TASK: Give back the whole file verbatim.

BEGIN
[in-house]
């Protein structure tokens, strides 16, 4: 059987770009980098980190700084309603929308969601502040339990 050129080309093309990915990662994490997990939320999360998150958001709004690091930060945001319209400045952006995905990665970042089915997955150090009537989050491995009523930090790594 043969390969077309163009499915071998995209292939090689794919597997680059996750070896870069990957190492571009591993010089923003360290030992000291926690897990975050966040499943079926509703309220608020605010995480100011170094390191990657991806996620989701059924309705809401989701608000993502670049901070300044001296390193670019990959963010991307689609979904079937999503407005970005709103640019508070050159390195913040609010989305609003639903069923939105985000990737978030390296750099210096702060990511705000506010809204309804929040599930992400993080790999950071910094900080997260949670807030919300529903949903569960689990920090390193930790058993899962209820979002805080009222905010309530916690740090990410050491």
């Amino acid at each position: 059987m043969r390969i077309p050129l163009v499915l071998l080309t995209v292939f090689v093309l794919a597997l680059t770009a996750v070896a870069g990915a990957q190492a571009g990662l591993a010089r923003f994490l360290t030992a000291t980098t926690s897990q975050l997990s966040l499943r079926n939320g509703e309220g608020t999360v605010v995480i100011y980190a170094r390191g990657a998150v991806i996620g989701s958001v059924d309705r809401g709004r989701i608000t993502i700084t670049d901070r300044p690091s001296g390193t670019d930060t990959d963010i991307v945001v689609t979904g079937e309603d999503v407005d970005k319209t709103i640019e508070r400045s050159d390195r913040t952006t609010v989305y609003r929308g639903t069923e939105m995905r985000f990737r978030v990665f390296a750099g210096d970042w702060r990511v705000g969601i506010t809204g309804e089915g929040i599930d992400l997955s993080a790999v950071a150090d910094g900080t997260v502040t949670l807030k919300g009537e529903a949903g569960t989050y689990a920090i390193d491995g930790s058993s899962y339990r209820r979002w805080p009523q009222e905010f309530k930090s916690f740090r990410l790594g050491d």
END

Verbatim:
[in-house]
């Protein structure tokens, strides 16, 4: 059987770009980098980190700084309603929308969601502040339990 050129080309093309990915990662994490997990939320999360998150958001709004690091930060945001319209400045952006995905990665970042089915997955150090009537989050491995009523930090790594 043969390969077309163009499915071998995209292939090689794919597997680059996750070896870069990957190492571009591993010089923003360290030992000291926690897990975050966040499943079926509703309220608020605010995480100011170094390191990657991806996620989701059924309705809401989701608000993502670049901070300044001296390193670019990959963010991307689609979904079937999503407005970005709103640019508070050159390195913040609010989305609003639903069923939105985000990737978030390296750099210096702060990511705000506010809204309804929040599930992400993080790999950071910094900080997260949670807030919300529903949903569960689990920090390193930790058993899962209820979002805080009222905010309530916690740090990410050491």
């Amino acid at each position: 059987m043969r390969i077309p050129l163009v499915l071998l080309t995209v292939f090689v093309l794919a597997l680059t770009a996750v070896a870069g990915a990957q190492a571009g990662l591993a010089r923003f994490l360290t030992a000291t980098t926690s897990q975050l997990s966040l499943r079926n939320g509703e309220g608020t999360v605010v995480i100011y980190a170094r390191g990657a998150v991806i996620g989701s958001v059924d309705r809401g709004r989701i608000t993502i700084t670049d901070r300044p690091s001296g390193t670019d930060t990959d963010i991307v945001v689609t979904g079937e309603d999503v407005d970005k319209t709103i640019e508070r400045s050159d390195r913040t952006t609010v989305y609003r929308g639903t069923e939105m995905r985000f990737r978030v990665f390296a750099g210096d970042w702060r990511v705000g969601i506010t809204g309804e089915g929040i599930d992400l997955s993080a790999v950071a150090d910094g900080t997260v502040t949670l807030k919300g009537e529903a949903g569960t989050y689990a920090i390193d491995g930790s058993s899962y339990r209820r979002w805080p009523q009222e905010f309530k930090s916690f740090r990410l790594g050491d």